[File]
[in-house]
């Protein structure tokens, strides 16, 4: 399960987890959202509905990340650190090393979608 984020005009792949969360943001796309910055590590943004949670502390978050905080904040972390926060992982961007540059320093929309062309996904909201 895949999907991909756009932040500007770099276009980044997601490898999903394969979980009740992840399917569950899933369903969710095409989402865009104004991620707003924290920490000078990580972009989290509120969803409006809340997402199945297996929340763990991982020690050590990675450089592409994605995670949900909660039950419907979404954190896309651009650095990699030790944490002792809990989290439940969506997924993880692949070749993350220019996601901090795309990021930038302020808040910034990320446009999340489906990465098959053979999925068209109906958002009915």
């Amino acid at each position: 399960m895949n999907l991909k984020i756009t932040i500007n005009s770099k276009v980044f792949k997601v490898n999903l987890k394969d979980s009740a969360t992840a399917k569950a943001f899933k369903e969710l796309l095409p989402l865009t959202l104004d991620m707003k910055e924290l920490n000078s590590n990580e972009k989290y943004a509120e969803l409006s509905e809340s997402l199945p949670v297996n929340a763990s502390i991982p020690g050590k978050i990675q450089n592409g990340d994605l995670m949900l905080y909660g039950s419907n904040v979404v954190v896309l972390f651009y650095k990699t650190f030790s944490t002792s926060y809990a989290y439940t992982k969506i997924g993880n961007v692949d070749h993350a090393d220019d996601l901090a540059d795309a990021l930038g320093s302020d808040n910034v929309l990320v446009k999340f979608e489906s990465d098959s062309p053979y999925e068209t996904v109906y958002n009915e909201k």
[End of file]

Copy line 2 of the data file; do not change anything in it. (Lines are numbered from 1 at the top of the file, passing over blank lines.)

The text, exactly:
């Protein structure tokens, strides 16, 4: 399960987890959202509905990340650190090393979608 984020005009792949969360943001796309910055590590943004949670502390978050905080904040972390926060992982961007540059320093929309062309996904909201 895949999907991909756009932040500007770099276009980044997601490898999903394969979980009740992840399917569950899933369903969710095409989402865009104004991620707003924290920490000078990580972009989290509120969803409006809340997402199945297996929340763990991982020690050590990675450089592409994605995670949900909660039950419907979404954190896309651009650095990699030790944490002792809990989290439940969506997924993880692949070749993350220019996601901090795309990021930038302020808040910034990320446009999340489906990465098959053979999925068209109906958002009915």